Not all lunar eclipses are alike. An astronomer explains the science behind the slight dimming of the Moon on May 5, 2023.
A total lunar eclipse will be visible from parts of Australia, Asia and the western parts of North and South America on May 26.
In the early morning of May 26, 2021, there will be a super blood-red lunar eclipse. The show will be spectacular and can all be explained by the orbits of the Earth and Moon.
While the world gathers to see an eclipse, what’s the rest of nature doing?
The longest lunar eclipse this century, and other special features such as Mars looking spectacular will be seen.
The blood moon myths are many and varied, but, at the end of the day, it’s just an eclipse.
All five five planets visible to the naked-eye are on show in the night skies over Australia, and a Blood Moon on the way too.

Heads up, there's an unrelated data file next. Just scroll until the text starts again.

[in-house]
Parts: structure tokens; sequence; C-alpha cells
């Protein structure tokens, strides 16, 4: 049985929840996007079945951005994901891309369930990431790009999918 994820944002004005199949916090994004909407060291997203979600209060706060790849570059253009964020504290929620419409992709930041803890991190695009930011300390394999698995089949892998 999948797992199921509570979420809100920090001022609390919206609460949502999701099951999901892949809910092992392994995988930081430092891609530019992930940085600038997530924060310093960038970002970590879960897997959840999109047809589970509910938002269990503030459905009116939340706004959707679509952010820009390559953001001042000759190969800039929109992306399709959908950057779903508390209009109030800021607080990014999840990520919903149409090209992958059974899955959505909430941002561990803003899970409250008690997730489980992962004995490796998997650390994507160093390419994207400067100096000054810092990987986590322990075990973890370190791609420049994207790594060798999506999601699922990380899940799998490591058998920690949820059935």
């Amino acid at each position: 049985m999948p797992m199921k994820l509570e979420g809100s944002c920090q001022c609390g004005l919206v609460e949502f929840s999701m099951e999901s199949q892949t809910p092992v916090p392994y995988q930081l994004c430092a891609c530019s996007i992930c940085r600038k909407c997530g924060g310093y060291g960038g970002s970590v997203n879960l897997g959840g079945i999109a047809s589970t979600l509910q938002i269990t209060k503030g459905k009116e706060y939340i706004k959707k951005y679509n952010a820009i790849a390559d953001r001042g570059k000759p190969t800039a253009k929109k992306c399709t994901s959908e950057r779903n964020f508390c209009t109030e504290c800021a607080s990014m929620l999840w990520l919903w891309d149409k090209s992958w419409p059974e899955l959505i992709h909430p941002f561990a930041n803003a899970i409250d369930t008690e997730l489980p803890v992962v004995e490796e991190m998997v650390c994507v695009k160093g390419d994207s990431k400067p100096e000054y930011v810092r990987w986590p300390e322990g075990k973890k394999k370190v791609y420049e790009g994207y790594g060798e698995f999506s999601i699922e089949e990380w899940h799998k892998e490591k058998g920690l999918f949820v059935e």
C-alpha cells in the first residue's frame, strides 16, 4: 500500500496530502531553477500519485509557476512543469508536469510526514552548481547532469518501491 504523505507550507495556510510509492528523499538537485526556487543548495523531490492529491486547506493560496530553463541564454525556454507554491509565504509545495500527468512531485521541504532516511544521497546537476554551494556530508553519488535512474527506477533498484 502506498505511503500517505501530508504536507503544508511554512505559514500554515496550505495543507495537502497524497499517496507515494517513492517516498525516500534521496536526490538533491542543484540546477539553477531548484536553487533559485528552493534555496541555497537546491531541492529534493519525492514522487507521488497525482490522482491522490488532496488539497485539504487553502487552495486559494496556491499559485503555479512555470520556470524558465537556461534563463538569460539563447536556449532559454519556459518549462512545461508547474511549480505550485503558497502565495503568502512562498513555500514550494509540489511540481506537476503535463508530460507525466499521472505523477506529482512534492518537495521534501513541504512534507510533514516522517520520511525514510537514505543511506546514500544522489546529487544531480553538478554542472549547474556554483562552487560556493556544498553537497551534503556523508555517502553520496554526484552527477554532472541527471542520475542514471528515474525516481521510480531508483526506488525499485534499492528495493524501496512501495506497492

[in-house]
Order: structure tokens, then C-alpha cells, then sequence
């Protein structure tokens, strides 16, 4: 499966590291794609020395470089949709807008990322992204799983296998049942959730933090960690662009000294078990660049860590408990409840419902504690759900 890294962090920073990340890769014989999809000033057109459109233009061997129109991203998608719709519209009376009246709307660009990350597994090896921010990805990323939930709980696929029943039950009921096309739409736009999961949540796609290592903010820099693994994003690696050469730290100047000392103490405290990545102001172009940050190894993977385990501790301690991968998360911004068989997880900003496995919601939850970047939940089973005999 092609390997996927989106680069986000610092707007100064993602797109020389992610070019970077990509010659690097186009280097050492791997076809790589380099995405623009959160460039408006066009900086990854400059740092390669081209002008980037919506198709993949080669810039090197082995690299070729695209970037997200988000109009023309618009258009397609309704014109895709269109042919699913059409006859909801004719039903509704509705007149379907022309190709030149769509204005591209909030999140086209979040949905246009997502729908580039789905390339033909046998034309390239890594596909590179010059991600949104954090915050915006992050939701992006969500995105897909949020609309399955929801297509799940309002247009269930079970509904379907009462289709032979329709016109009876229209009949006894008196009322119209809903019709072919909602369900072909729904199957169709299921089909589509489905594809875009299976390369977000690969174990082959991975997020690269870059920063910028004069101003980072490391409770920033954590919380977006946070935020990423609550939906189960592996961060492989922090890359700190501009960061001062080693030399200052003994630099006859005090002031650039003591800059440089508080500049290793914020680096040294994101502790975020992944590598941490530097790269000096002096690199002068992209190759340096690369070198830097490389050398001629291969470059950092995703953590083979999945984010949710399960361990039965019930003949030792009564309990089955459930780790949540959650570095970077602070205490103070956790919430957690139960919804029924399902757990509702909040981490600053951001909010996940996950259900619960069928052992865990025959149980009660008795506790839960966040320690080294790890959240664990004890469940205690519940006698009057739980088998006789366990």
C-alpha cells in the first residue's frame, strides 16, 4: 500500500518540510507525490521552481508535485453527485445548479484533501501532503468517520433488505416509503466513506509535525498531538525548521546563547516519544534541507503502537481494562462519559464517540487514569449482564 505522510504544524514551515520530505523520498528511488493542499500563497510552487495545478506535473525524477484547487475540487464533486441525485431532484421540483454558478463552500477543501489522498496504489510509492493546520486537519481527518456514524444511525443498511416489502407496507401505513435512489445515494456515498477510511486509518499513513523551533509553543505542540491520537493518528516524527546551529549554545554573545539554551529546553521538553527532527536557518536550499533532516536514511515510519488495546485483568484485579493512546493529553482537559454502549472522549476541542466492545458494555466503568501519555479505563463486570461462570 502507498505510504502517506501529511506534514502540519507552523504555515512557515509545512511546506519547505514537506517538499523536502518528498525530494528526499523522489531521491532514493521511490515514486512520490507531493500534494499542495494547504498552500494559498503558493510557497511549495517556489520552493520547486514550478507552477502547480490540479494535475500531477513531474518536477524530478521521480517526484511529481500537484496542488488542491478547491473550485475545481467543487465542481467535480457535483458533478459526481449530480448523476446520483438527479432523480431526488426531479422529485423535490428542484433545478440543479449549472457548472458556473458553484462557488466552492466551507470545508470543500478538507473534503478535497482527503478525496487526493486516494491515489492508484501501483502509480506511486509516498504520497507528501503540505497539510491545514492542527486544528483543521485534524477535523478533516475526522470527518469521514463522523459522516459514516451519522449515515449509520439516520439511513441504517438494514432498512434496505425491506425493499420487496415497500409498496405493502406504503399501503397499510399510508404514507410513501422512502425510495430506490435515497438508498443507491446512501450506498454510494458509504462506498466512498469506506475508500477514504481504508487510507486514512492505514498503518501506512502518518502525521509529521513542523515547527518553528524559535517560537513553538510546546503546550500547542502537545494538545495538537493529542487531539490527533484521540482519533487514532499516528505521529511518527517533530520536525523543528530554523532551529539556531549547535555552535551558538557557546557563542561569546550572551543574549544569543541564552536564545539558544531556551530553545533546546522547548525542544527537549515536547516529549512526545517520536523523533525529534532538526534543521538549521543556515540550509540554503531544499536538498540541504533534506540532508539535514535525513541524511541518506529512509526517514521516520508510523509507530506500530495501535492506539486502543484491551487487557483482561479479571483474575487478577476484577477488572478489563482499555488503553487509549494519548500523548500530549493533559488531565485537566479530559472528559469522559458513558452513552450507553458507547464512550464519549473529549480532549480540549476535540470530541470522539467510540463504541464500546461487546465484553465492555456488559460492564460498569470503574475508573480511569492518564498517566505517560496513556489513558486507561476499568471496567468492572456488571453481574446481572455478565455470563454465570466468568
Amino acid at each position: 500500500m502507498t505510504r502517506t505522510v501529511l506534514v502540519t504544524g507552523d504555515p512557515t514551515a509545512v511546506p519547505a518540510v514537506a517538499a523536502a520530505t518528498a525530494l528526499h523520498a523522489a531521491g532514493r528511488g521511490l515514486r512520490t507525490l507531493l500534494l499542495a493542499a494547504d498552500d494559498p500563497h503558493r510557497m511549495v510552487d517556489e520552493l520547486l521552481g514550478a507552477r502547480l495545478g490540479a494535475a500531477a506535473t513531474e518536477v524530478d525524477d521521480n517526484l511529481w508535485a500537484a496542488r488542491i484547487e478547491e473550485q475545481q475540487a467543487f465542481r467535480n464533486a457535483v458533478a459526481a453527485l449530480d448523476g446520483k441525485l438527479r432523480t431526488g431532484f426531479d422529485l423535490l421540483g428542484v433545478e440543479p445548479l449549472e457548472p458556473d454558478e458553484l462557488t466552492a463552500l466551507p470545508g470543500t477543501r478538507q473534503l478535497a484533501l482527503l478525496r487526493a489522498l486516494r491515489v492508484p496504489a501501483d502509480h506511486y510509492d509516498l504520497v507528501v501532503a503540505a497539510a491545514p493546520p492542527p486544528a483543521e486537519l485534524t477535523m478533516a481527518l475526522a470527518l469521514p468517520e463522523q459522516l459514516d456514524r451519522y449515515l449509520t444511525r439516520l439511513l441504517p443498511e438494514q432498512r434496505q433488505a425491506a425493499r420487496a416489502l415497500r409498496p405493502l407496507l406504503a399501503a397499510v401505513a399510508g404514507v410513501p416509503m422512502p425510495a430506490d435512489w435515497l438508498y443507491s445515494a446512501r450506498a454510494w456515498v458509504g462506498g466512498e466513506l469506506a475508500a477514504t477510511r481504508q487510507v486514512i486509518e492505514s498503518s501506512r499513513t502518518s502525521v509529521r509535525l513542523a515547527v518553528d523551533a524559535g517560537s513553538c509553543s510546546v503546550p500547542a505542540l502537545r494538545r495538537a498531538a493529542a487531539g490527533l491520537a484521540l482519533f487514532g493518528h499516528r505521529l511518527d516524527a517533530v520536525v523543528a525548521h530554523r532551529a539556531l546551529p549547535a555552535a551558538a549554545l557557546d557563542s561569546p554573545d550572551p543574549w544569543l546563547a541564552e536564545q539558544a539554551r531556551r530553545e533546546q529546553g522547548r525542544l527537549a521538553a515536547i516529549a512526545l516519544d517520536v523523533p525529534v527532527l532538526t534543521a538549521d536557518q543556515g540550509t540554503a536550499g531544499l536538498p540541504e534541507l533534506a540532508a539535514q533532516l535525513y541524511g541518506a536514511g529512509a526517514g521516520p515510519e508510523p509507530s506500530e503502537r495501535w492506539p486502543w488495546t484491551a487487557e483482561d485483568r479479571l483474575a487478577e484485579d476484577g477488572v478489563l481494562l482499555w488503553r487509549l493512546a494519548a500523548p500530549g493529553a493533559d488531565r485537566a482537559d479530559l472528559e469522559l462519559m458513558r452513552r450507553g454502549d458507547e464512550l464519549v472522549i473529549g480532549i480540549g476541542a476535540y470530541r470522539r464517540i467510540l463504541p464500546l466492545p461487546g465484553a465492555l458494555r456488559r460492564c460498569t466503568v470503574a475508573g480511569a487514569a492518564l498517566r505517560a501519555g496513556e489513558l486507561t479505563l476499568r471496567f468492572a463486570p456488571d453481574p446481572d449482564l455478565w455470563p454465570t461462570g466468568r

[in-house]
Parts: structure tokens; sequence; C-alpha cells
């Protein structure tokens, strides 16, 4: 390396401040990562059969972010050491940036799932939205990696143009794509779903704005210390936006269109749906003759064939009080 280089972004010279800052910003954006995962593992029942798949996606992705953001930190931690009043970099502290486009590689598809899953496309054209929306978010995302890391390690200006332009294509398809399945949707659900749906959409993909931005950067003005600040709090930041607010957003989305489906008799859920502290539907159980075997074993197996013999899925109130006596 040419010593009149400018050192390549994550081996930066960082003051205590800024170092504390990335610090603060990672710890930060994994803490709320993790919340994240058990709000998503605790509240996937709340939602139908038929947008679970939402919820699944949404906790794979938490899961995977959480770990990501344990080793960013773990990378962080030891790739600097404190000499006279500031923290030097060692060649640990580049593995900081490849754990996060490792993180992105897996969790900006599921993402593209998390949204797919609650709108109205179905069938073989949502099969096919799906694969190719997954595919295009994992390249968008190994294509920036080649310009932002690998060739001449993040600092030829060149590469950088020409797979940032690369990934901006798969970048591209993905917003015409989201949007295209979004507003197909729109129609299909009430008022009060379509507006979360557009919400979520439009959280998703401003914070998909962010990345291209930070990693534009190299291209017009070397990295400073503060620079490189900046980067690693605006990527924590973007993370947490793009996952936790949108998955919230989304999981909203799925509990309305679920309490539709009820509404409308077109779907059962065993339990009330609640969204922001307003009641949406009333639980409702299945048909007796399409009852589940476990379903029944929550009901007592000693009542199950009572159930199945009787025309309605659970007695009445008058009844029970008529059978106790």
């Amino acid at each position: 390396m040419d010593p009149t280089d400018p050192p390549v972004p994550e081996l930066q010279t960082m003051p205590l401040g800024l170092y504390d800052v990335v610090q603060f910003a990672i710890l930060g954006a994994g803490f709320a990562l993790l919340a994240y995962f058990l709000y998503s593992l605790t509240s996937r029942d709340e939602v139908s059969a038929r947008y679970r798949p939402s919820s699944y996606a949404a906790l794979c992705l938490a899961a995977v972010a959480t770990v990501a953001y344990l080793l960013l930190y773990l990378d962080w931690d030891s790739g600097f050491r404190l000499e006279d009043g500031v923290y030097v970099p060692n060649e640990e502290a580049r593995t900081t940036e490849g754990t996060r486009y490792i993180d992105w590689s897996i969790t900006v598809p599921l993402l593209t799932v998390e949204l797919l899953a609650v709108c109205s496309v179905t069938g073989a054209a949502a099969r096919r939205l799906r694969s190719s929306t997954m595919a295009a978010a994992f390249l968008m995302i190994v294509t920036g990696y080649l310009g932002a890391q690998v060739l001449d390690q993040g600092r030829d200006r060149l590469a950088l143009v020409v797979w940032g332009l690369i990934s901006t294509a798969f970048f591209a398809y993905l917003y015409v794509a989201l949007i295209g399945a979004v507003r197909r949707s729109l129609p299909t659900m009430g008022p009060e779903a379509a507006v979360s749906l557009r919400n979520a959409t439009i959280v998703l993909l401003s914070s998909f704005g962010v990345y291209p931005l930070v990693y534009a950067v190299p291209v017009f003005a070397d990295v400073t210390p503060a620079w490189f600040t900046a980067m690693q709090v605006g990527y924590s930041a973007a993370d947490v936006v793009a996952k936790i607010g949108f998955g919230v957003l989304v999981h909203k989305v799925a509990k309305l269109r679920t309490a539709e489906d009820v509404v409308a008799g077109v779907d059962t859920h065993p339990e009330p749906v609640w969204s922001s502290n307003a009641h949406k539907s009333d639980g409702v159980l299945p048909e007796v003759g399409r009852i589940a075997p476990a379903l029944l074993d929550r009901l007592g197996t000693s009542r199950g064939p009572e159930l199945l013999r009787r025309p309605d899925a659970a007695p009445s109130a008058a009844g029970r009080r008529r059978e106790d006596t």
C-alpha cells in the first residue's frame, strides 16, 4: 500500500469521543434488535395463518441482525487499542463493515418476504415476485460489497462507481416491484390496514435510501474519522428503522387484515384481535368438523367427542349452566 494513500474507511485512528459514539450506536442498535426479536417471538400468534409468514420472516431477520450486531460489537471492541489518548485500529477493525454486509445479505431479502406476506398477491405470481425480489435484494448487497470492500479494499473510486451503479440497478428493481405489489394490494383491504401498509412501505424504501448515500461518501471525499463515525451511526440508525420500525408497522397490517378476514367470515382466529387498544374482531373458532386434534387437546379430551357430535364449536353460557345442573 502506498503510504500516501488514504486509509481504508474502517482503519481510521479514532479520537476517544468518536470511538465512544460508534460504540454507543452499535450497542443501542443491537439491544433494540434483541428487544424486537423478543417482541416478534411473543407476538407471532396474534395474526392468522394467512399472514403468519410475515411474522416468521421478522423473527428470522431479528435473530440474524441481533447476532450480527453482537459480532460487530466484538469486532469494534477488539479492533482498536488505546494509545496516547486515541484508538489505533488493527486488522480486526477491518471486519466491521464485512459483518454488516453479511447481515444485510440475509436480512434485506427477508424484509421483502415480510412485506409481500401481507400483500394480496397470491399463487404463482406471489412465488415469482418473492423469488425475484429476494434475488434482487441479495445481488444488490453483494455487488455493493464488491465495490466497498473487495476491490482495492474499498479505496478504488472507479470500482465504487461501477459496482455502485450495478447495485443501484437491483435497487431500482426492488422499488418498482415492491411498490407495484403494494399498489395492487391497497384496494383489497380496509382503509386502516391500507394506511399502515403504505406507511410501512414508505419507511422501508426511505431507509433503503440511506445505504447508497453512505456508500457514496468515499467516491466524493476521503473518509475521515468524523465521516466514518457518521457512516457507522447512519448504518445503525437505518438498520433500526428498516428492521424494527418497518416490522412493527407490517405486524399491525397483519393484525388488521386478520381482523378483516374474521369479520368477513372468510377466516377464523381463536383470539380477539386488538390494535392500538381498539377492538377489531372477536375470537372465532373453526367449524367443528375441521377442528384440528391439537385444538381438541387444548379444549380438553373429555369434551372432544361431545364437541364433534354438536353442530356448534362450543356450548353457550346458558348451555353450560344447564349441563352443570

There are plenty of astronomical things to watch out for this year beyond this week’s lunar eclipse, including new Moon landings and a space station falling back to Earth.
Studying lunar eclipse could help us work out what’s happening on exoplanets.
There is plenty of excitement about the lunar eclipse this week, but don’t believe all you read and hear about this wonderful astronomical event.
A bunch of uncommon things all happening at the same time mean this full moon will have some special attributes.
A rare super blood moon visible from parts of the Earth this month will delight those people lucky enough to see it. But why has this marvel of the solar system got some people so worried?